The Nitty Gritty Details:
Equity investors digested yesterday’s gains while expressing some caution over Greece’s critical upcoming austerity vote, leading to a flattish open for U.S. stocks. Yesterday’s rally was welcomed but stocks have had a tough time sustaining advances since this latest European flare-up began in late April. Today’s data, which like yesterday’s may not be market moving in light of the market’s focus on Greece, includes the S&P/Case-Shiller April Home Price Index, the Richmond Fed Manufacturing Index for June and Consumer Confidence. European markets are mixed, while Asian markets closed flat-to-higher. Commodities are higher across the board amid a weaker dollar and increased global risk appetite. Crude is up about a dollar to near $92, while gold has inched higher to back about the $1500 level.
Looking back at Monday, stocks broke their three-day losing streak on optimism that Greece would be able to avoid a disorderly default through a shared public-private solution. The focus on Greece was evident as markets shrugged off weak consumer income and spending data and stocks moved solidly higher in a broad-based rally. These hopes fueled a rally that lifted all 10 S&P sectors. Tech topped the sector rankings on new product optimism while Financials got a lift from clarity on global bank capital requirements, which are less onerous than had been feared. Commodity prices were mostly lower, giving further fuel to the rally in terms of tempering inflation expectations but weighing some on the resource sectors.
Around our financial planning services firm this morning, we were discussing four items that we thought would be of particular interest to our readers:
The Markets Broken Down:
1. Who would purchase Greek debt that banks are trying to sell? Some debt is maturing, but some is being sold to distressed asset investors who believe that there will be no default and Greece’s credit is as good as Germany’s which is backing it up. Getting the debt off the balance sheets of leveraged financial institutions in Europe (the banks) and in the hands of non-leveraged holders reduces the net negative impact on the European financial system if there is a default.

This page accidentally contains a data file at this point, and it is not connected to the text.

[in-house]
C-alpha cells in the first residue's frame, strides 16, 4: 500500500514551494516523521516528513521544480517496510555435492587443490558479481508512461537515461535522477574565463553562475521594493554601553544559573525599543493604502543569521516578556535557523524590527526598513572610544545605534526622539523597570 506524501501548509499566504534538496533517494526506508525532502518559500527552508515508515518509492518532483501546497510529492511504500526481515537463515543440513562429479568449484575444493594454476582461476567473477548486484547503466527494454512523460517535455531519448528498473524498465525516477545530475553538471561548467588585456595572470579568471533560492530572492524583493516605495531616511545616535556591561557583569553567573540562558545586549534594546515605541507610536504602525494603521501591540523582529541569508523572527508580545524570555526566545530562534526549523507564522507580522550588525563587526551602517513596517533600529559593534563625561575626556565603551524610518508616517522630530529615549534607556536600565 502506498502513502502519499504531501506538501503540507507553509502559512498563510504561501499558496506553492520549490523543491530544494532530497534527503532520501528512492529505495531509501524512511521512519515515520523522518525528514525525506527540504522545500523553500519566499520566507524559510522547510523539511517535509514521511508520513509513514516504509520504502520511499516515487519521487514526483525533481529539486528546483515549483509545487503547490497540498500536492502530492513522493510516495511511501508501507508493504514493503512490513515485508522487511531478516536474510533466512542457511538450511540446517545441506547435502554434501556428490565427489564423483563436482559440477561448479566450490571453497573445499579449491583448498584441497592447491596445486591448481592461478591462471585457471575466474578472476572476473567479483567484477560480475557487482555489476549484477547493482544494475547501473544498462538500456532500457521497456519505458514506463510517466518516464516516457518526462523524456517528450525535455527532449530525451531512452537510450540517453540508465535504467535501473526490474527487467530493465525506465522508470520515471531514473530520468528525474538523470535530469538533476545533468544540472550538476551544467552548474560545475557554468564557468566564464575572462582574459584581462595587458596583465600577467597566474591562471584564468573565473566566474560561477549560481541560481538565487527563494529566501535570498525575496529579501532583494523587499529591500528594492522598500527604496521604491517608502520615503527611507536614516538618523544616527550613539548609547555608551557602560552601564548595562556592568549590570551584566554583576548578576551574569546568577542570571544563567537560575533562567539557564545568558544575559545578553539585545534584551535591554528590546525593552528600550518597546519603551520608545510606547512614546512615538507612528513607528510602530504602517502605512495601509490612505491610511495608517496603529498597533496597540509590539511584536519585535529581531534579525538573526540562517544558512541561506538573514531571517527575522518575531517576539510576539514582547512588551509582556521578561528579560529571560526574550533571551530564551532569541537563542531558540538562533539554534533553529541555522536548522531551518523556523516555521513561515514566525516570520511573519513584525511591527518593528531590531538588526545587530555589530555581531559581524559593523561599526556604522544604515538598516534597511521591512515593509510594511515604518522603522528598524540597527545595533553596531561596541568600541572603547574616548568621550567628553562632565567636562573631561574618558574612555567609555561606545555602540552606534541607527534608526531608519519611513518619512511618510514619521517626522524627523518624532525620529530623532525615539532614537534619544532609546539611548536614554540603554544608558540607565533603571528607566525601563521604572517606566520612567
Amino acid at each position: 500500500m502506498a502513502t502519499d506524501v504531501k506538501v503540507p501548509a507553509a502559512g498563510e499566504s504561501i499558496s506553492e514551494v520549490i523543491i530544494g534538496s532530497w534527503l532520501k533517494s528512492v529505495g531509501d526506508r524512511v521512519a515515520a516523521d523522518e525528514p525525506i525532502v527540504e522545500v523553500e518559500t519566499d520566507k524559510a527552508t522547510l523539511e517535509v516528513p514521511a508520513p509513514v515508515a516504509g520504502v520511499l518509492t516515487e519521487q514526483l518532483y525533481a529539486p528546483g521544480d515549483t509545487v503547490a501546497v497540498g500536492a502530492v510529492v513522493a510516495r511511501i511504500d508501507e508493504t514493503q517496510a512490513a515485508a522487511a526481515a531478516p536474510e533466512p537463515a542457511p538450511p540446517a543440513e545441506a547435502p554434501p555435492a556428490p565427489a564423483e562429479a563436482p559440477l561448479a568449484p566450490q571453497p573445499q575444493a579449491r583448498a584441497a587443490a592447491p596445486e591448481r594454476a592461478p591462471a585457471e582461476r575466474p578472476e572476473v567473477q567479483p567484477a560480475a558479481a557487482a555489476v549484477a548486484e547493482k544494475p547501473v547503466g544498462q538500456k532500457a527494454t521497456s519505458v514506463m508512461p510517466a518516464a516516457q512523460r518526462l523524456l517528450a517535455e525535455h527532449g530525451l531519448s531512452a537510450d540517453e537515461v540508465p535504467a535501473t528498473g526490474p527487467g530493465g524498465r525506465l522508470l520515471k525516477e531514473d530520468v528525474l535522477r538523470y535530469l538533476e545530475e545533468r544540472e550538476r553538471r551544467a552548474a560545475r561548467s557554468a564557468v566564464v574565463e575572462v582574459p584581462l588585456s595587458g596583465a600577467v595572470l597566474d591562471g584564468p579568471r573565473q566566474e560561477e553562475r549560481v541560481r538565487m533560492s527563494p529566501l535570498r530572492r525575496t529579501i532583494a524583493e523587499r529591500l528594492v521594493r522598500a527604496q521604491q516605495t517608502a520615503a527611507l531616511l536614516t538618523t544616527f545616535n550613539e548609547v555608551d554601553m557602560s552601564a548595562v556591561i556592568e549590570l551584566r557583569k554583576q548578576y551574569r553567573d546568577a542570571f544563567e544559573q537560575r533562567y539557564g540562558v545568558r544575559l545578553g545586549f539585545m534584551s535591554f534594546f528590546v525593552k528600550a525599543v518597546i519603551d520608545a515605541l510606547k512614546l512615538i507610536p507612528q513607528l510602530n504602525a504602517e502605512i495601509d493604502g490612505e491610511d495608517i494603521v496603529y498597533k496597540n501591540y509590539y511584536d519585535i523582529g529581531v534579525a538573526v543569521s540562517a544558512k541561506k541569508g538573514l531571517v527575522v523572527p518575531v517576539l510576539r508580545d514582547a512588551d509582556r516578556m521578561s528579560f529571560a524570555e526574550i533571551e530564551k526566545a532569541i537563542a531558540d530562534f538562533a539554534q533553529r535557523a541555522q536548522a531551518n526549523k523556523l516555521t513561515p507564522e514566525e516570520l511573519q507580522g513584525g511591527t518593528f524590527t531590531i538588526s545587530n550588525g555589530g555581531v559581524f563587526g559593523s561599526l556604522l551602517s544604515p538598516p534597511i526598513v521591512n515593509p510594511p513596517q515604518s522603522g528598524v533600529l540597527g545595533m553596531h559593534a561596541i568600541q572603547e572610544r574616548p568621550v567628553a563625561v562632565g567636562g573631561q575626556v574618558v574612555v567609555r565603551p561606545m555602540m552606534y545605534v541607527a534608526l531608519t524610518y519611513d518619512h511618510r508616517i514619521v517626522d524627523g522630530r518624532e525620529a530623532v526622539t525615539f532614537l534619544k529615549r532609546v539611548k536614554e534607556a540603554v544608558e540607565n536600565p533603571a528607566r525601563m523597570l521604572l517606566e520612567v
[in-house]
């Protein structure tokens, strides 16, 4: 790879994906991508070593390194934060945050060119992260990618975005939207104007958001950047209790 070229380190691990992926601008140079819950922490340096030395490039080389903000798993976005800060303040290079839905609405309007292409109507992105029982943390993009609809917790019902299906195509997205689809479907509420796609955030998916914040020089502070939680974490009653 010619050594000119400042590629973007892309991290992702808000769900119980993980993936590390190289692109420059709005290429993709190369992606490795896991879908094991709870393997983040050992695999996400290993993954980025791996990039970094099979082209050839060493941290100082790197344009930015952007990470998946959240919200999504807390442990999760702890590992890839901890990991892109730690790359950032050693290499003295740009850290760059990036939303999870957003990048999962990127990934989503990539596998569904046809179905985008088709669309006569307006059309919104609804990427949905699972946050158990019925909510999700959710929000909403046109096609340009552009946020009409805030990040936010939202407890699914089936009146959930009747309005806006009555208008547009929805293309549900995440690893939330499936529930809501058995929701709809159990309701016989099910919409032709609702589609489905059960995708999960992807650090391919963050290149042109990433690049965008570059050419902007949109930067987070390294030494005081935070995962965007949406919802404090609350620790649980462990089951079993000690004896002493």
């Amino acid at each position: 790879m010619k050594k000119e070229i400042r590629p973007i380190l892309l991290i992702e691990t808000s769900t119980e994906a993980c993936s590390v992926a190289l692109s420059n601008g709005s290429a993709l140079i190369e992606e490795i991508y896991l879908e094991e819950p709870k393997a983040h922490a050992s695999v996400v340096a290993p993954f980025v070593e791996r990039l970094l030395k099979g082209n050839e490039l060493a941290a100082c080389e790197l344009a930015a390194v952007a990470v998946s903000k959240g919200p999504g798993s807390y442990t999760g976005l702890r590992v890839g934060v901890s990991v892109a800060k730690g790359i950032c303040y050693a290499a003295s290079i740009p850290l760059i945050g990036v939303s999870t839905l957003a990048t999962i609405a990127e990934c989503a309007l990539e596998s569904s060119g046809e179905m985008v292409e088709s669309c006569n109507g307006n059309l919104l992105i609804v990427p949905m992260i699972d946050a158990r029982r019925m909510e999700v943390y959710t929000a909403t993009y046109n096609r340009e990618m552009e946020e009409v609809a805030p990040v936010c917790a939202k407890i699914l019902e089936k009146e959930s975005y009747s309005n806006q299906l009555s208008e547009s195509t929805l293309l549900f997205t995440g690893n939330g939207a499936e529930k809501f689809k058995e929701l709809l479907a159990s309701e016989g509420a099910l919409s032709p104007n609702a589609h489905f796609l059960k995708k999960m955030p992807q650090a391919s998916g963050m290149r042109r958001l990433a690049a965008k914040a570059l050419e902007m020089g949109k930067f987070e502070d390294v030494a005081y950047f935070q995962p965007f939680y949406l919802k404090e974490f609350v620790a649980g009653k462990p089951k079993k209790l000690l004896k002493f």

2. And, speaking of Greece, lawmakers will vote tomorrow on a package of budget cuts. Totaling 78 billion euros over five years, passage of the austerity plan is necessary for Greece to receive the next installment of its rescue funds and stave off default.
3. Weekly retail sales post the largest week-over-week gain in 15 months as gasoline prices drop and the weather warms up. Weekly retail sales rose 2.9% week-over-week in the week ending June 25th. The 2.9% week-over-week gain matched the largest week-over-week gain seen over the past 10 years. It is notable that the other occurrences of such a large gain in sales came during holiday periods (Christmas and Easter). The 2.9% week-over-week gain in sales left sales 3% ahead of their year-ago level, right in the middle of the range seen thus far in 2011. Sales averaged a 3.5% year-over-year gain during the 2002-2007 economic expansion. Weekly retail sales are the narrowest measure of consumer spending, but they are by far the timeliest.
4. The high-grade bond market suffered a big sell off yesterday. Long-term Treasury yields rose by 11 basis points (bps), the biggest increase since January. A decline in risk aversion despite weak economic data contributed to the weakness, which was exacerbated by lackluster demand at the 2-year Treasury note auction. Foreign participation declined to 22%, forcing primary dealers to absorb most of the supply. The Treasury will auction 5-year notes today and 7-year notes tomorrow.
As always, email me here with your questions or comments. I love to hear from you and thoroughly enjoy the “intellectual debate” with our clients and friends that these opinions generate.
Greg Powell, CIMA
Note: The opinions voiced in this material are for general information and are not intended to be specific advice. Any indices such as the S & P 500 can’t be invested into directly. Past performance is no assurance of a future result.
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